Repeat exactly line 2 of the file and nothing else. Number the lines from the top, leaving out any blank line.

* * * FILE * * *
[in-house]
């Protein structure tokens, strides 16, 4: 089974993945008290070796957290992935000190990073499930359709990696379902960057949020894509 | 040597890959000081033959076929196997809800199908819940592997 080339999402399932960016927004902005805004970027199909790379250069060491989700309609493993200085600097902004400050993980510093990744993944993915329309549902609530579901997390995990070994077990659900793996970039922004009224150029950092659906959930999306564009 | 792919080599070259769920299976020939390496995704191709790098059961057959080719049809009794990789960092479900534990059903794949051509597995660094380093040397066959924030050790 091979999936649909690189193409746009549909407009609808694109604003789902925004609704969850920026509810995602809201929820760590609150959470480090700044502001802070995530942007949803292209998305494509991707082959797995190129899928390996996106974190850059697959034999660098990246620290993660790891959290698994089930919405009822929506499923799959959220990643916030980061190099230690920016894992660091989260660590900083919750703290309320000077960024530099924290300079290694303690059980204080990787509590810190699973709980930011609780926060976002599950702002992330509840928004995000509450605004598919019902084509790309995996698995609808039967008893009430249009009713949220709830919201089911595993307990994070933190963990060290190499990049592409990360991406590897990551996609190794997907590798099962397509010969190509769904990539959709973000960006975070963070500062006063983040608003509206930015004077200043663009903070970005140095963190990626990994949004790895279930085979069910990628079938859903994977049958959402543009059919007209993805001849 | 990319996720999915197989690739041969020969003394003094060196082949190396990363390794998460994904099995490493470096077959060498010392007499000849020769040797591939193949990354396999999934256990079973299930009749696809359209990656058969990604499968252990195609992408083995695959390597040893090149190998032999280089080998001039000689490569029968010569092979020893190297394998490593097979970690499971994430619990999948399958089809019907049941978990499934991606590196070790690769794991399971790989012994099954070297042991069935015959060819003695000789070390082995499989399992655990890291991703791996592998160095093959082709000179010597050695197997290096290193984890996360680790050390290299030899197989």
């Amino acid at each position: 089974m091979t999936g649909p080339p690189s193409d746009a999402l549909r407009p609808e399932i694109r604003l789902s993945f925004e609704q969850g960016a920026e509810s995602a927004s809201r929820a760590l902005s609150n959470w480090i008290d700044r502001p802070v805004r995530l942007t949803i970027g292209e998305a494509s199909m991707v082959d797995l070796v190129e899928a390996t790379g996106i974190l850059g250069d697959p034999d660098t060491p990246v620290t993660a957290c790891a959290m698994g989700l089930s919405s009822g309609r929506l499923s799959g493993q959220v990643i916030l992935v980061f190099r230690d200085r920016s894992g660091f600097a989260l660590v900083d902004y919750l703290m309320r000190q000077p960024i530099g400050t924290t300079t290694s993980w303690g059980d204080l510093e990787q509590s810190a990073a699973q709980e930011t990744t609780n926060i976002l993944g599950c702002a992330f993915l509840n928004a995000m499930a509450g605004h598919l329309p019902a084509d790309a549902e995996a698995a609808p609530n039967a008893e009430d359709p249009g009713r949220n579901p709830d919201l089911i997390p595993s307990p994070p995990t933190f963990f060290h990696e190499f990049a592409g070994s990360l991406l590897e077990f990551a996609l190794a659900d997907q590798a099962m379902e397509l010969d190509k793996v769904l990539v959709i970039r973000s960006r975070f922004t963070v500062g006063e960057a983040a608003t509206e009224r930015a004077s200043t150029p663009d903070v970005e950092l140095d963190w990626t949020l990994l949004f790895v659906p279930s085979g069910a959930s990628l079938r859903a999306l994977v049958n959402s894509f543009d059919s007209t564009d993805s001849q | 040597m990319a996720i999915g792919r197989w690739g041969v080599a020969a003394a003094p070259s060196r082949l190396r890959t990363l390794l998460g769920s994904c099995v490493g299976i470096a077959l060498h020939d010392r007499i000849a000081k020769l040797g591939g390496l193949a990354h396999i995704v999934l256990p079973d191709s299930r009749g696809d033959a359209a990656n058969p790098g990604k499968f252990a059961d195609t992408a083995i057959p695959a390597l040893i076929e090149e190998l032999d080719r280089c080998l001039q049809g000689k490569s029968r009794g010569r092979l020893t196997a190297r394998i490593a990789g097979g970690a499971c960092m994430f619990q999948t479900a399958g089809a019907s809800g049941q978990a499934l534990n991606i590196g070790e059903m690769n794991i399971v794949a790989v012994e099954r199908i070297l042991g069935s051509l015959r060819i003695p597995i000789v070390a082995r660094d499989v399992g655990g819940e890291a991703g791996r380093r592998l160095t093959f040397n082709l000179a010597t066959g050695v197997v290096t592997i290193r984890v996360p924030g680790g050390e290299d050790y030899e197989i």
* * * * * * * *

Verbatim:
């Protein structure tokens, strides 16, 4: 089974993945008290070796957290992935000190990073499930359709990696379902960057949020894509 | 040597890959000081033959076929196997809800199908819940592997 080339999402399932960016927004902005805004970027199909790379250069060491989700309609493993200085600097902004400050993980510093990744993944993915329309549902609530579901997390995990070994077990659900793996970039922004009224150029950092659906959930999306564009 | 792919080599070259769920299976020939390496995704191709790098059961057959080719049809009794990789960092479900534990059903794949051509597995660094380093040397066959924030050790 091979999936649909690189193409746009549909407009609808694109604003789902925004609704969850920026509810995602809201929820760590609150959470480090700044502001802070995530942007949803292209998305494509991707082959797995190129899928390996996106974190850059697959034999660098990246620290993660790891959290698994089930919405009822929506499923799959959220990643916030980061190099230690920016894992660091989260660590900083919750703290309320000077960024530099924290300079290694303690059980204080990787509590810190699973709980930011609780926060976002599950702002992330509840928004995000509450605004598919019902084509790309995996698995609808039967008893009430249009009713949220709830919201089911595993307990994070933190963990060290190499990049592409990360991406590897990551996609190794997907590798099962397509010969190509769904990539959709973000960006975070963070500062006063983040608003509206930015004077200043663009903070970005140095963190990626990994949004790895279930085979069910990628079938859903994977049958959402543009059919007209993805001849 | 990319996720999915197989690739041969020969003394003094060196082949190396990363390794998460994904099995490493470096077959060498010392007499000849020769040797591939193949990354396999999934256990079973299930009749696809359209990656058969990604499968252990195609992408083995695959390597040893090149190998032999280089080998001039000689490569029968010569092979020893190297394998490593097979970690499971994430619990999948399958089809019907049941978990499934991606590196070790690769794991399971790989012994099954070297042991069935015959060819003695000789070390082995499989399992655990890291991703791996592998160095093959082709000179010597050695197997290096290193984890996360680790050390290299030899197989």